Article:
The City of Cape Town will implement a R115 water delivery charge, as of 1 July 2018. This new fixed delivery charge will enable the City to continue to operate its water supply network.
“The City advertised the fixed water delivery charge as part of the 2018/19water tariffs during the public comment period of the 2018/19 City budget,” said Xanthia Limberg, Mayco member for Water and Waste Services.
Essentially when Capetonians open their water bill in July, they shouldn’t be shocked to find several extra costs, first the water delivery charge, then the water tariff increase and the increase in water prices too.
In an alert posted to the City’s various social media platforms, Dr Gisela Kaiser, Executive Director of Informal Settlements, Water and Waste Management Services, explained that the City’s water demand has been lowered to approximately 500-million litres of water per day.
Effectively, this means that the City is selling half the volume of water it used to sell, but is still required to provide the same services on less revenue. The water delivery charge will be paid by 95% of households – registered indigent households will be exempt from paying this delivery charge.
“The cost of running the water and sanitation network has not changed in direct proportion to the amount of water used and sold. The same repairs and maintenance are necessary to keep water and sewerage flowing reliably,” Kaiser said in the alert. “In order to keep water flowing in your taps, we have introduced a water delivery charge system. More than 95% of households will pay a monthly charge of R115 or less per month.”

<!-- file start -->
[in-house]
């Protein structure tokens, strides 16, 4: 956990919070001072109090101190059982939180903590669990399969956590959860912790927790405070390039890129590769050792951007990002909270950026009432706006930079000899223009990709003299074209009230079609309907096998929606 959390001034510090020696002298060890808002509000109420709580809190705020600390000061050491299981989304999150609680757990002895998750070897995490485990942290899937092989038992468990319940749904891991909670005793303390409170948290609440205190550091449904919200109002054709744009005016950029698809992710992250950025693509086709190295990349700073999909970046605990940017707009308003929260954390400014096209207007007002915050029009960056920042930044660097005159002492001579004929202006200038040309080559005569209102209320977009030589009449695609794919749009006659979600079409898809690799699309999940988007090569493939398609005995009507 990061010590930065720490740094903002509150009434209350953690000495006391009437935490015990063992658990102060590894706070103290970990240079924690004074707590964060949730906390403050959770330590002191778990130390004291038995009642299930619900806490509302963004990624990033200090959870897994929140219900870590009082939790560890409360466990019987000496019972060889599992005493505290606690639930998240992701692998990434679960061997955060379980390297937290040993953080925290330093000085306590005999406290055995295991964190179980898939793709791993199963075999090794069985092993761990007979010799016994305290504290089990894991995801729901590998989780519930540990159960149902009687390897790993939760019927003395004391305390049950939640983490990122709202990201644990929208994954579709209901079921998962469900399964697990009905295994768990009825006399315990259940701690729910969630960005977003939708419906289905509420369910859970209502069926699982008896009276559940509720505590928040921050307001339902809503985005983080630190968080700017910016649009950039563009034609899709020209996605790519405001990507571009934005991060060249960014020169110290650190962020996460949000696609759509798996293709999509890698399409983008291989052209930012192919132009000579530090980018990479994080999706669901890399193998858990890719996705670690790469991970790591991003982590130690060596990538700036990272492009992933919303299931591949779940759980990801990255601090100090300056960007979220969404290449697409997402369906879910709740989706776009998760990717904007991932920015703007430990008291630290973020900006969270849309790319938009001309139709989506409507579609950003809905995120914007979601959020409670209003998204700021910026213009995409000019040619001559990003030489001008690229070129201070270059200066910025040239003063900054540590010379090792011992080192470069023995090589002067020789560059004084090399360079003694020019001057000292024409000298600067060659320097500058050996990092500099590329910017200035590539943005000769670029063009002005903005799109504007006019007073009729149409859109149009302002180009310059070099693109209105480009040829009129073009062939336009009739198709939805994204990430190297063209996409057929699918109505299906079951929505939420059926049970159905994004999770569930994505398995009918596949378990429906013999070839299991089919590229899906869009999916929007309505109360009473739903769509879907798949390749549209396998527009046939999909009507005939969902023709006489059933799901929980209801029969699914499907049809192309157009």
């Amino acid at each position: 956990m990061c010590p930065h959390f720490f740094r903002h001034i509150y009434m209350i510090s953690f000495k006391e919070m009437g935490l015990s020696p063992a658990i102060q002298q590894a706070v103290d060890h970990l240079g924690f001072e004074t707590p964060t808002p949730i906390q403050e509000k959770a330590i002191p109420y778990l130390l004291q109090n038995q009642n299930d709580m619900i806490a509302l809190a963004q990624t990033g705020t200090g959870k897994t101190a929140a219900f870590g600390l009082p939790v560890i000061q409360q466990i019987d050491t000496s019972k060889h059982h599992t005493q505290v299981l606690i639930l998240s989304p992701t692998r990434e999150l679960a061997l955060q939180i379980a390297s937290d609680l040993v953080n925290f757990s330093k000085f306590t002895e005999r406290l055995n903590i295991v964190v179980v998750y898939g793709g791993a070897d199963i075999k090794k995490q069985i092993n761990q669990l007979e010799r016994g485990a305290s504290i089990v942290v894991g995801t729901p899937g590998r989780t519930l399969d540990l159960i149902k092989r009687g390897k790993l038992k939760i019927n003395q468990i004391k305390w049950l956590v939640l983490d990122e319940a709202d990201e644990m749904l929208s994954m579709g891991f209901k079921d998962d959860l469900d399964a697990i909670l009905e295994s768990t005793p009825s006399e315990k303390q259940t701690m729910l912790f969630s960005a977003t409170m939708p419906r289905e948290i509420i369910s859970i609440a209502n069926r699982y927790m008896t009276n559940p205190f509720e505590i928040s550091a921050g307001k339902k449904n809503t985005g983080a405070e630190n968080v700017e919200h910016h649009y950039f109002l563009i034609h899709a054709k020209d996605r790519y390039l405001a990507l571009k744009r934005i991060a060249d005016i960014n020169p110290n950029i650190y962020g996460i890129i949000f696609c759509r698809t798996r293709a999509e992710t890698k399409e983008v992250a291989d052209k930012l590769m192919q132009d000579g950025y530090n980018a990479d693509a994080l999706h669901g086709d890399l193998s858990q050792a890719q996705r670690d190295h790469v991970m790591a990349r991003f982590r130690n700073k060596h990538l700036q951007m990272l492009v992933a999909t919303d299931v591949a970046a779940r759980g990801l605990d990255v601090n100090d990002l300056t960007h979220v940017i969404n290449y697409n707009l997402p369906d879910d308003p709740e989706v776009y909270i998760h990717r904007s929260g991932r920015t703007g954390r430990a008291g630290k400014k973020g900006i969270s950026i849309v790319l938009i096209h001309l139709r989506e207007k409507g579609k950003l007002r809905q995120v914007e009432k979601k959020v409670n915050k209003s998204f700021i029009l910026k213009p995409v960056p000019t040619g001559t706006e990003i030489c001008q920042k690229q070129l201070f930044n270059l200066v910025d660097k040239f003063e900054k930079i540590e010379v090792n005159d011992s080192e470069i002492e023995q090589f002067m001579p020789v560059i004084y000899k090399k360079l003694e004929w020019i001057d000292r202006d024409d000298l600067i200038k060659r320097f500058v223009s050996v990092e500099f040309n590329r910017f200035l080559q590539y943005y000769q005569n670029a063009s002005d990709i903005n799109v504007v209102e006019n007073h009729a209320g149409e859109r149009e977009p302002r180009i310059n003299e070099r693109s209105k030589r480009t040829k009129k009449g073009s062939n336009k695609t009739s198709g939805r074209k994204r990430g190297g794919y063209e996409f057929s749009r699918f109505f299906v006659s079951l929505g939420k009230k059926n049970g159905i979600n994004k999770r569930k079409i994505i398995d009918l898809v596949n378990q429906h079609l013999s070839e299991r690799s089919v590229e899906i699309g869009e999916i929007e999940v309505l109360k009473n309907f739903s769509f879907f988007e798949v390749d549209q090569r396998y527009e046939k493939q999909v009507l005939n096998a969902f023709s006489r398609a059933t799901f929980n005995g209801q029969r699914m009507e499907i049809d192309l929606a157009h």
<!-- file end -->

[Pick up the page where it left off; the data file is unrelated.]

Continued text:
In May, news of a 55.16% increase in water tariffs had the Mother City’s residents in uproar. This steep tariff was reduced to 10.10% after an assessment of the City’s budget was concluded.
The 10.10% water tariff increase will also be effective from 1 July onwards, as this marks the beginning of the 2018/19 financial year for the City.
“After careful and intense consideration of a record 40 000 comments which were received on the proposals in the City of Cape Town’s tabled budget, as well as various portfolio committee meetings, workshops and discussions, the reduced revenue requirement has resulted in substantial changes to the proposed water and sanitation tariff increases to be proposed for Council’s approval of the final Budget on 30 May 2018,” Deputy Mayor of the City of Cape Town, Ian Neilson, said.
Among others, certain proposed domestic, non-indigent water tariff increases have been reduced:
– Step 1 (less than 6 kl water usage per month): from 55,16% down to 10,10%
– Step 2 (more than 6 kl but less than 10,5 kl water usage per month): from 6,26% down to 0%
Among others, certain proposed domestic non-indigent sanitation tariff increases have been reduced:
– Step 1 (less than 4,2 kl per month): from 78,71% down to 9,87%
– Step 2 (between 4,2 kl and 7,35 kl per month): from 23,74% down to 0%
The City’s dams have reached an average capacity of 40.3% as of Tuesday, 20 June. A notable change from last year when dams levels were a mere 23%. The Berg River has recorded more than 173mm of rainfall over the past week and is almost double the percentage for the same time a year ago.
Although this rainfall has served to marginally quench the City’s thirst, level 6B water restrictions are still in place to ensure the water is used sparingly to avoid another Day Zero.
To find out what the requirements are to be declared indigent, click here.
Picture: Aman Bhargava/Unsplash